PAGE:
How Do You Feel?

How do you feel? This might be the most frequently asked question in our day to day interactions with other people. It’s something we value extremely highly, but what does it mean?

Why, for that matter, does the question need to be about our emotional state, rather than our cognitive position? Why is it we only seem able to conceptualize ourselves by the endogenous drug reactions we elicit in our brains? These questions are clues to perceiving the overwhelming nature of addiction. We’ve become so enthralled with “how we feel” that it has become our motivational focus in life – the pursuit of enjoyable emotions and the temporary (and deeply dishonest) reprieve they provide from the harshness of our existence when we successfully distract ourselves.

How a person feels in any given moment is governed by how they choose to utilize their emotionalism in that moment. How a person chooses to utilize their emotionalism is governed by their held moral values and their emotional expectations. These are specialized forms of beliefs that we use as rules to tell ourselves how we should feel in response to various stimuli. Every fact and idea to which we’re exposed creates in us memories that we then turn into beliefs about the fact or idea in question by filtering it through our preexisting beliefs and expectations. It should be self evident that corruption of the process by internalizing false beliefs about fundamental aspects of our existence expresses itself as the wide variety of mistakes and errors we are so prone to making. For example, we cannot accurately evaluate risks while refusing to accept the nature of death, just as we cannot respond to ourselves with self honesty and composure while we refuse to accept our agency over our emotionalism and our inherent moral burden to develop its honest use.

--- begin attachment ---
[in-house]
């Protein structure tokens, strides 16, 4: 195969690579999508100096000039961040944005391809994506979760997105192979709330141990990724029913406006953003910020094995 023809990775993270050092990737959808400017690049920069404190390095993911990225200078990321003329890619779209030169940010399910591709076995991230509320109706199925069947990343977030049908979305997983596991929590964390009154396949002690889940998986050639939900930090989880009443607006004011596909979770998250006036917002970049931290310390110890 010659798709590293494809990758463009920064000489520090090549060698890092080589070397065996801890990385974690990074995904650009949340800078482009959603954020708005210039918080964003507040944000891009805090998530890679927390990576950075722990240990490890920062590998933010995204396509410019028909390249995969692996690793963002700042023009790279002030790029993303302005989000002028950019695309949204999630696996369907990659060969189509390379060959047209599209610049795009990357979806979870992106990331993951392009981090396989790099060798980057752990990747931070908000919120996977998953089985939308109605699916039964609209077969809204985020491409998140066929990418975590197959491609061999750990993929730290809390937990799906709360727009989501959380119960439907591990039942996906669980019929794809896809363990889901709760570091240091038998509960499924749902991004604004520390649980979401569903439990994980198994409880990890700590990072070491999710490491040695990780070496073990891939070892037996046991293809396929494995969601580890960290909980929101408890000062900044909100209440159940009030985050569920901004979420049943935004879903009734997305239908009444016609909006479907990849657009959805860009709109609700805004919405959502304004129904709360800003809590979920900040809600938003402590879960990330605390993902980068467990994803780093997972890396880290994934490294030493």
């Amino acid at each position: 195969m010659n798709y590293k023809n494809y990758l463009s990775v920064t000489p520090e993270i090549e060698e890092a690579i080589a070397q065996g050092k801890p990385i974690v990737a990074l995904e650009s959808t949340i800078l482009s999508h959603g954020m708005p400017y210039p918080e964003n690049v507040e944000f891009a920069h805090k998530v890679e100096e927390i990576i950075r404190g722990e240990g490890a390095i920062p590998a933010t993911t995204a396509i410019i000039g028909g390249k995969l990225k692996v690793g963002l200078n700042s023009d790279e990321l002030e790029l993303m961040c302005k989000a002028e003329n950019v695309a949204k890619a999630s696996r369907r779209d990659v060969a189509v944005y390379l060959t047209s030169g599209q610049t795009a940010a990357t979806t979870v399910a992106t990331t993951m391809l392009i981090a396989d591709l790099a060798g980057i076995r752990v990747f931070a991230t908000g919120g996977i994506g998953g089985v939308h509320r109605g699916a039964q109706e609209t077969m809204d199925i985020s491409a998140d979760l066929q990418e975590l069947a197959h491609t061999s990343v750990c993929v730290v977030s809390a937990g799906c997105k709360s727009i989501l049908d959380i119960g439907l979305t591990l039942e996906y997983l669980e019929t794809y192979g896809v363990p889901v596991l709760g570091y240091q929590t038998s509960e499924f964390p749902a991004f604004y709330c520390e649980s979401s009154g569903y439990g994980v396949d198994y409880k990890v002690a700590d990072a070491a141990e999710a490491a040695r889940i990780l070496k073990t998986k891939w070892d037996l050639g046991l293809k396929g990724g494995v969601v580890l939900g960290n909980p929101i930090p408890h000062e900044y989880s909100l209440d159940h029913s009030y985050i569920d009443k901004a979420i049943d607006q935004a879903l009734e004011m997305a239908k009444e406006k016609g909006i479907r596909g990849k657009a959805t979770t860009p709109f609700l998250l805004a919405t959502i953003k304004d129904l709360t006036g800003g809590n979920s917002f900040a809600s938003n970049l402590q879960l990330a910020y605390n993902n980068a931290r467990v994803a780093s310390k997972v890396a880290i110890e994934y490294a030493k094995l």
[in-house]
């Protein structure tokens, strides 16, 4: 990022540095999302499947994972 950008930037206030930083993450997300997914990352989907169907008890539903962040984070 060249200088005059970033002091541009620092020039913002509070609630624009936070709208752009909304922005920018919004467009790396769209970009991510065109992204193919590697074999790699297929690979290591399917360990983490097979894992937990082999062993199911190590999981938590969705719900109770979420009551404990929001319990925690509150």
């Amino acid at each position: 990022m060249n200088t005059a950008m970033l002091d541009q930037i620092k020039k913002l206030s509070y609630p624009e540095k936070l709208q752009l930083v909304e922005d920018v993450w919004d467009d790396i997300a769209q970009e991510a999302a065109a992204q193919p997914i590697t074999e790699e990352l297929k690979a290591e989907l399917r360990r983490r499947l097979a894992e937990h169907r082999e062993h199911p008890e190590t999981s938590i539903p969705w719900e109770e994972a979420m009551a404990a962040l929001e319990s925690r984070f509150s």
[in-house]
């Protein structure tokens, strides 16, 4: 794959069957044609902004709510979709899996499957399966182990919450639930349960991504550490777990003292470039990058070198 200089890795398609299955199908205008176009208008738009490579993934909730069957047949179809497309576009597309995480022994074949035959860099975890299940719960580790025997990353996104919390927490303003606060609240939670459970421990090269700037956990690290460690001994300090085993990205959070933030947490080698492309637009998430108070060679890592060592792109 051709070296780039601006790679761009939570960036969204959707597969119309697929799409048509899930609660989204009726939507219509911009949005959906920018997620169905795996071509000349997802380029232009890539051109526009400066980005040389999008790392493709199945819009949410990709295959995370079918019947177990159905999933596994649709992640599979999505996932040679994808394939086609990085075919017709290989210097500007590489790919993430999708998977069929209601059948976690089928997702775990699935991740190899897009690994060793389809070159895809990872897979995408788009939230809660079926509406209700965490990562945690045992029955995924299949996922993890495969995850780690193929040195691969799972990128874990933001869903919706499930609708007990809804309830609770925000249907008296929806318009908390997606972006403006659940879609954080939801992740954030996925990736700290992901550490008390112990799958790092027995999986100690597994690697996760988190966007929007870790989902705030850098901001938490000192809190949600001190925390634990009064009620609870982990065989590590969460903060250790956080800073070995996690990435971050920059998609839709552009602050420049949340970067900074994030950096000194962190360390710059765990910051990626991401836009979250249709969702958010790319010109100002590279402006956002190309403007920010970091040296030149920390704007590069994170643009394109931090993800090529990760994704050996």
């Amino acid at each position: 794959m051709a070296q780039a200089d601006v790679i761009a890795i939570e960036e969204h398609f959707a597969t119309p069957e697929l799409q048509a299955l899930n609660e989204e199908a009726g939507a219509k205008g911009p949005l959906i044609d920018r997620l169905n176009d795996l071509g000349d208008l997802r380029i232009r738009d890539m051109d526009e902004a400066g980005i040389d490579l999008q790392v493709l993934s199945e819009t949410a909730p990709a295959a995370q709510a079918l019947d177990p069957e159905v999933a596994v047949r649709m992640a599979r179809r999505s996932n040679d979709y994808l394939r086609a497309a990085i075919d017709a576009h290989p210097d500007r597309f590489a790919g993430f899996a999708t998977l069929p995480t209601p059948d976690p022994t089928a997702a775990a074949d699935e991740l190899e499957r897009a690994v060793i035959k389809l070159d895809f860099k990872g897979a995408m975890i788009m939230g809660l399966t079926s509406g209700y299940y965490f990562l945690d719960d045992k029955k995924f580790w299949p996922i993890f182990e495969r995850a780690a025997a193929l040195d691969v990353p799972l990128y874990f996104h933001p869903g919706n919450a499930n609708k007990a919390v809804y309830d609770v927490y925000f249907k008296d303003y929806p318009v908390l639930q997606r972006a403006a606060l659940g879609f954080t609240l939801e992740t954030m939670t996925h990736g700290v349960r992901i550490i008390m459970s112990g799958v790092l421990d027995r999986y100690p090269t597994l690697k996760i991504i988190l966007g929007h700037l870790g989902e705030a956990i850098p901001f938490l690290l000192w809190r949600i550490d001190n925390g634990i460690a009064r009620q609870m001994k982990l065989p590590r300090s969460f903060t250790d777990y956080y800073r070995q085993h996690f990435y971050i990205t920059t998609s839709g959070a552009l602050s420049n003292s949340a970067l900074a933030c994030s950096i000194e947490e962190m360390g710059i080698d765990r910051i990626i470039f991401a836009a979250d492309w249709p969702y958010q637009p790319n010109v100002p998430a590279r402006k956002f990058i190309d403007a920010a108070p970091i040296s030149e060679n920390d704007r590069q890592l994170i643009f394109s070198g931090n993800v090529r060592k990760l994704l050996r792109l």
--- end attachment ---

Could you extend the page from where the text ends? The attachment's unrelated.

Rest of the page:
Our held moral values are an expression of conscience, which has physiological underpinnings in our brains. This suggests to me it has enough importance that we selected to prioritize the development of this aspect of cognition over others. Moral values are the rules by which we determine not just real from imaginary, but also our highly subjective take on what is right and wrong, including how we “should” feel. Because our society has developed to in large part govern itself by emotional expectations and performative displays of “appropriate” emotionalism, many of our held moral values reflect these expectations, and so emotionalism has become deeply rooted in our expressions of conscience.

I don’t think this is a healthy state for us. I suspect this pressure and coercion to conform to emotional norms that we exert over ourselves and each other is a contributing factor to our overall decline due to the way it reinforces our emotional addictions. We no longer practice conscientiousness for its purpose – the enhanced survival of the individual and the group – but rather for the emotional rewards we have arbitrarily attached to how we value relevant ideas.